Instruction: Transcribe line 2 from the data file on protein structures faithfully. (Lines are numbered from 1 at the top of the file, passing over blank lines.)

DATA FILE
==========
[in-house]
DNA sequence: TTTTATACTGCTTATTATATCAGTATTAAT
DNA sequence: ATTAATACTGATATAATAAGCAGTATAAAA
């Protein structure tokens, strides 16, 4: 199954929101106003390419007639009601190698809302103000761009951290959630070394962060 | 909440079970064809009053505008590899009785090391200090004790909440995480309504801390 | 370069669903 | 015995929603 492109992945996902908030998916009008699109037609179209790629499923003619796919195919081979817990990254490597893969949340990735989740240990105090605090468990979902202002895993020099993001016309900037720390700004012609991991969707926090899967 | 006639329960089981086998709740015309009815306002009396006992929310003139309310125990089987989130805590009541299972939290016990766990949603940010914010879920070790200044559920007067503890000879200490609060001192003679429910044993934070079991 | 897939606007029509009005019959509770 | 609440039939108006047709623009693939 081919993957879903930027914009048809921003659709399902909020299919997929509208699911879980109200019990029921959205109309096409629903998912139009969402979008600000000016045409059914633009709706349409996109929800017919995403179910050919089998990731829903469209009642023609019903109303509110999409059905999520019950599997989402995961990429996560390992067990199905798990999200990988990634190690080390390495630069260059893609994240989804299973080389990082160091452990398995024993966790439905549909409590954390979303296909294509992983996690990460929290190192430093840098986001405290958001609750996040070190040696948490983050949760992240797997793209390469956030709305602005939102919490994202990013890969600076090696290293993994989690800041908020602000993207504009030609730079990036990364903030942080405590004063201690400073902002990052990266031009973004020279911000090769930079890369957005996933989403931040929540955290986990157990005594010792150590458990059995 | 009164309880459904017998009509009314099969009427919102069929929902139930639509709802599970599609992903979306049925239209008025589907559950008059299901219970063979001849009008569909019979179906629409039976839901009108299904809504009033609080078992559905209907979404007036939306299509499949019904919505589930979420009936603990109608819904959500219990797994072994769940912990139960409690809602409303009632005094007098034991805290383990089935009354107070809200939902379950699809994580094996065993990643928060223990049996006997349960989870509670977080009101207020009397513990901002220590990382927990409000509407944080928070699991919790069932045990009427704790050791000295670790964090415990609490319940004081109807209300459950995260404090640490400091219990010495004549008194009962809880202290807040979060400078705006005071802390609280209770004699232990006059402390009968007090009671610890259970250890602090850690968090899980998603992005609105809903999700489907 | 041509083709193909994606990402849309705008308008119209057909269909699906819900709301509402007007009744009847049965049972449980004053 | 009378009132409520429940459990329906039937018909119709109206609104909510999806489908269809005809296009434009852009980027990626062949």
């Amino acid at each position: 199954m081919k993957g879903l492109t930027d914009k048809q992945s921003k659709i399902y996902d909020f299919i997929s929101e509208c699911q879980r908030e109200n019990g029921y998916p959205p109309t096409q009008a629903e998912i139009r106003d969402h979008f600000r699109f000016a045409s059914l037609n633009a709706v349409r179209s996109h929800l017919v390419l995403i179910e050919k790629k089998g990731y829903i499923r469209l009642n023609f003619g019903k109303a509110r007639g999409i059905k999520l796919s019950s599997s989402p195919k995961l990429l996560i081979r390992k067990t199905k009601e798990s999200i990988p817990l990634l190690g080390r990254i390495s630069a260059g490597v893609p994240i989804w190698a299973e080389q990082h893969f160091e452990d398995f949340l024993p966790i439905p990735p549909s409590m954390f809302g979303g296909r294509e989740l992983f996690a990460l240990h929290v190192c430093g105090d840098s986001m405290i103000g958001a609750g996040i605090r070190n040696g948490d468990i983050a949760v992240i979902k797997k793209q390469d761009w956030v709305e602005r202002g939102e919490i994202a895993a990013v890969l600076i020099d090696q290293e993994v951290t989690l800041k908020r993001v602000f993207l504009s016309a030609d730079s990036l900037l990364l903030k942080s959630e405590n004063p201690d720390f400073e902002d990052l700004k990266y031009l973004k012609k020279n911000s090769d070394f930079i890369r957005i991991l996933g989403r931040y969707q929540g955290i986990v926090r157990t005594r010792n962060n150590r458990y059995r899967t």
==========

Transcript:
DNA sequence: TTTTATACTGCTTATTATATCAGTATTAAT